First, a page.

Blackstone and the New World

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Authors: Sally Spencer
the top drawer – and now he was staring mournfully into it.
    ‘Empty!’ he cried. ‘Completely empty.’
    He slid open the second – lower – drawer, and found the same.
    He tried the drawers in both desks, and when he got the same result, he sat down into what had probably been Inspector O’Brien’s chair and buried his head in his hands.
    ‘How could I have been so damn stupid ?’ he moaned. ‘I should have known that this would happen. I should have come here the moment that I heard about Patrick’s death.’
    ‘Perhaps his sergeant has removed the files for safe-keeping,’ Blackstone suggested.
    Meade shook his head despairingly. ‘If Sergeant Saddler had done it himself, he’d only have removed the files that really mattered. But these thieving bastards didn’t know which of the files mattered and which of them didn’t – and that’s why they took everything .’
    He was right, Blackstone thought. Like burglars – which was, in fact, exactly what they were – they hadn’t dared waste time sifting through the documents, so they had simply taken the lot.
    ‘So now we have no way of finding out what case Patrick was working on when he was killed,’ Meade said. ‘And since we don’t know that, a second thing we don’t know is who had the strongest motive to have him murdered by the Five Points Gang.’ He paused. ‘You do believe I’m right, now, don’t you, Sam? You do believe that it was a policeman who ordered his execution?’
    Blackstone nodded. He didn’t want to think that any policeman would have a comrade murdered, but the further they got into the investigation, the more likely it seemed that that was the only possible explanation.
    ‘Sergeant Saddler will know what cases Inspector O’Brien was working on,’ he said, in an effort to cheer Meade up. ‘If he’s anything like me, all the files will be in his head.’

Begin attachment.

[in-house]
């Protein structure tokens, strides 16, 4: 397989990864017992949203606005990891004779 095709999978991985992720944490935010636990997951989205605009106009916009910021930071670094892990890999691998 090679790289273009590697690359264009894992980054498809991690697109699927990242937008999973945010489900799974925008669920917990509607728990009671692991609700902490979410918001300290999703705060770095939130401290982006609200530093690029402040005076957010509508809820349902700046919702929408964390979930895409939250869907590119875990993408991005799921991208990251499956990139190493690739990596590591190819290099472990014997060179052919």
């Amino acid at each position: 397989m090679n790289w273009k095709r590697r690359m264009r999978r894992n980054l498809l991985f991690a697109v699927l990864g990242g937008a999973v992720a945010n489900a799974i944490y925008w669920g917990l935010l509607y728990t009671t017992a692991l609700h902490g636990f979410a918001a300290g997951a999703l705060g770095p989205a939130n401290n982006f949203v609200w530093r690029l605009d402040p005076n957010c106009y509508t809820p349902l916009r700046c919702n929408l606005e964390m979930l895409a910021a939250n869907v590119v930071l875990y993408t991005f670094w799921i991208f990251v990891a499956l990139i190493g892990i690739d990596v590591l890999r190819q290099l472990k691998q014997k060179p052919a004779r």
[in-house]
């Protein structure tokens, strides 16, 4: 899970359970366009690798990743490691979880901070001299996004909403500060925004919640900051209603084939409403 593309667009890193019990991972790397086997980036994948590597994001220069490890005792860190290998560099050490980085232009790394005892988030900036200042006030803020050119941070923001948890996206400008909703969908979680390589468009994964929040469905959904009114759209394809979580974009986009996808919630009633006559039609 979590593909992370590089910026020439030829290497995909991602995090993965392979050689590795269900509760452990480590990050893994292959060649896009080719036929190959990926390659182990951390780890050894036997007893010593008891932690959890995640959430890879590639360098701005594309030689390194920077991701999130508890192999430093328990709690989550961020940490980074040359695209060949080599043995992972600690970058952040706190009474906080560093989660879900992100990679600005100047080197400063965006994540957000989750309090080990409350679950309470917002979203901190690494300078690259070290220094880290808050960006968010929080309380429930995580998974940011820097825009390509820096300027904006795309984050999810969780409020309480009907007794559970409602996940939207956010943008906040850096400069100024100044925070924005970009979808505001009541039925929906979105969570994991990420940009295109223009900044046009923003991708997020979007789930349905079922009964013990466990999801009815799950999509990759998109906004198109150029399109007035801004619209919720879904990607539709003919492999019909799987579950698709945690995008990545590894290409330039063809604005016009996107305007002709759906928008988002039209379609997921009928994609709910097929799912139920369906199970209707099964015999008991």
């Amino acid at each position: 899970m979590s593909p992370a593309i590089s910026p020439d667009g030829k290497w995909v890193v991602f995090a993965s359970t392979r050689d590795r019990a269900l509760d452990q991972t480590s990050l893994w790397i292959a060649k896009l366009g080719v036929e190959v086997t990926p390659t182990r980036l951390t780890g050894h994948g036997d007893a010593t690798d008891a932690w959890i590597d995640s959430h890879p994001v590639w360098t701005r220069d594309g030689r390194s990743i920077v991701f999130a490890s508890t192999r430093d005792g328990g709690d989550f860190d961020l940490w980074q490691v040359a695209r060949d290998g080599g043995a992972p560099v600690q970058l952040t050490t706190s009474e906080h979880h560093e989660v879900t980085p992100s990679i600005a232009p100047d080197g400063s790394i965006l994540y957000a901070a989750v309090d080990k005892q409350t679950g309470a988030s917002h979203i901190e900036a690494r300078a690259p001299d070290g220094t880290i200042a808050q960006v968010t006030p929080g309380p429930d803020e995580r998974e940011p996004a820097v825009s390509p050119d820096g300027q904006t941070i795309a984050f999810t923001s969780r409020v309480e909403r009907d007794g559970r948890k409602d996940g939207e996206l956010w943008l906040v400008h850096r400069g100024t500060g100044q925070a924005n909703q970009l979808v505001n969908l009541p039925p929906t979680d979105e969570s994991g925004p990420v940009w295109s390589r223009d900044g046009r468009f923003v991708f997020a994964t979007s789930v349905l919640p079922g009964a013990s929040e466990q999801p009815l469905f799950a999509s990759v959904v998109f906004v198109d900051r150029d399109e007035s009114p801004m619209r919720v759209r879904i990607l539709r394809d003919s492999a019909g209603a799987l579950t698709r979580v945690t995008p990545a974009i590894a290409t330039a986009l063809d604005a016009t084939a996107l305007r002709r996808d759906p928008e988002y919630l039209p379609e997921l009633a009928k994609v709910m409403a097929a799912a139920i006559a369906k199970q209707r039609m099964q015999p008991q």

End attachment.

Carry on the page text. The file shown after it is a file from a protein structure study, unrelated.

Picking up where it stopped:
‘Yes, they will, won’t they?’ Meade agreed bleakly. ‘And you can’t take files out of a head like you can take them out of a filing cabinet, can you? When they’re in a man’s head, the only thing you can do is kill him.’
    ‘You think he’s dead?’
    ‘I don’t know. But isn’t it likely that he is? They didn’t hesitate to kill an inspector. Why would they even think twice about doing the same thing to his sergeant?’
    Why indeed? Blackstone agreed silently.
    ‘Wait a minute!’ Meade said. ‘There’s one other person who may have known about the case Patrick was working on. And they won’t have dared to kill her, however desperate they were to shut her up – because even sons-of-bitches like them have some standards – even they would baulk at killing a lady.’
    ‘Who are you talking about?’
    ‘Have you ever discussed any of your cases with a woman, Sam?’ Meade asked.
    ‘Yes, I have,’ Blackstone said, as the memories – most of them painful – came flooding back to him.
    He’d discussed his cases with all three women who’d become an important part of his life – Hannah, Agnes and Ellie Carr – and each time it had been a mistake.
    ‘I’d certainly discuss my cases with Clarissa – if I had the opportunity,’ Meade said, a little wistfully. ‘Do you see what I’m getting at here?’
    ‘You think that Inspector O’Brien might have discussed his cases with his wife?’
    ‘I do!’ Meade replied, his natural enthusiasm breaking through to the surface again.
    ‘Then it might be a good idea to go and see her,’ Blackstone suggested.
    ‘Just what I was thinking,’ Meade said.

    P leasant brownstone houses lined the quiet, leafy street. The houses had probably originally been built as private dwellings for single families, Blackstone thought. But that was clearly not the case now – the number of bell-pushes he had observed by every front door suggested to him that while this might still be seen as a desirable area, it was not quite as desirable as it had once been.
    ‘One of the few regrets that I ever heard

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